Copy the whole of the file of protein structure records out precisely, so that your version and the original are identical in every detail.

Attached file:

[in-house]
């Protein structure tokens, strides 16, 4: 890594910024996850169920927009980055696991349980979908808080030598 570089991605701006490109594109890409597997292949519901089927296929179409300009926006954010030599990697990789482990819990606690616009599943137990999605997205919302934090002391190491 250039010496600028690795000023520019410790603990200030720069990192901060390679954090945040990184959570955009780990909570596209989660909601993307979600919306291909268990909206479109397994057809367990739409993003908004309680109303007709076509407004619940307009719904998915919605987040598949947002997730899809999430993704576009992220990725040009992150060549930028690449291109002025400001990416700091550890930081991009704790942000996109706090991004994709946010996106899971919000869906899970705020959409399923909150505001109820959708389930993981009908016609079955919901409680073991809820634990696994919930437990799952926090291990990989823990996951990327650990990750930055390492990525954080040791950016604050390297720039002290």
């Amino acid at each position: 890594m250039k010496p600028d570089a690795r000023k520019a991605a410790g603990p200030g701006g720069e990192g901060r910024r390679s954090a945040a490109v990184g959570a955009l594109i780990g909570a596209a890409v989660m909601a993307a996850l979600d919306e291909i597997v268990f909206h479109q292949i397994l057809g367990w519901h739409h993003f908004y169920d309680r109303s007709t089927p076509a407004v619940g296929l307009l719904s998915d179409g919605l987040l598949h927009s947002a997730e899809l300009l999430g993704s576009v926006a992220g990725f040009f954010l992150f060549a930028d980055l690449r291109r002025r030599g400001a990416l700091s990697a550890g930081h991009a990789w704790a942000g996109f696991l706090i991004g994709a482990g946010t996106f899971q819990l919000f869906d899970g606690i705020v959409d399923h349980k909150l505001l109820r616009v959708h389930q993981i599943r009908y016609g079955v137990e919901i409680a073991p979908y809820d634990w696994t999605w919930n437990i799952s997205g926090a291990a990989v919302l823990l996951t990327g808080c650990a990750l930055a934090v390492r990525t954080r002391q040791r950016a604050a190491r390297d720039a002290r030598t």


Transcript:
[in-house]
């Protein structure tokens, strides 16, 4: 890594910024996850169920927009980055696991349980979908808080030598 570089991605701006490109594109890409597997292949519901089927296929179409300009926006954010030599990697990789482990819990606690616009599943137990999605997205919302934090002391190491 250039010496600028690795000023520019410790603990200030720069990192901060390679954090945040990184959570955009780990909570596209989660909601993307979600919306291909268990909206479109397994057809367990739409993003908004309680109303007709076509407004619940307009719904998915919605987040598949947002997730899809999430993704576009992220990725040009992150060549930028690449291109002025400001990416700091550890930081991009704790942000996109706090991004994709946010996106899971919000869906899970705020959409399923909150505001109820959708389930993981009908016609079955919901409680073991809820634990696994919930437990799952926090291990990989823990996951990327650990990750930055390492990525954080040791950016604050390297720039002290």
């Amino acid at each position: 890594m250039k010496p600028d570089a690795r000023k520019a991605a410790g603990p200030g701006g720069e990192g901060r910024r390679s954090a945040a490109v990184g959570a955009l594109i780990g909570a596209a890409v989660m909601a993307a996850l979600d919306e291909i597997v268990f909206h479109q292949i397994l057809g367990w519901h739409h993003f908004y169920d309680r109303s007709t089927p076509a407004v619940g296929l307009l719904s998915d179409g919605l987040l598949h927009s947002a997730e899809l300009l999430g993704s576009v926006a992220g990725f040009f954010l992150f060549a930028d980055l690449r291109r002025r030599g400001a990416l700091s990697a550890g930081h991009a990789w704790a942000g996109f696991l706090i991004g994709a482990g946010t996106f899971q819990l919000f869906d899970g606690i705020v959409d399923h349980k909150l505001l109820r616009v959708h389930q993981i599943r009908y016609g079955v137990e919901i409680a073991p979908y809820d634990w696994t999605w919930n437990i799952s997205g926090a291990a990989v919302l823990l996951t990327g808080c650990a990750l930055a934090v390492r990525t954080r002391q040791r950016a604050a190491r390297d720039a002290r030598t």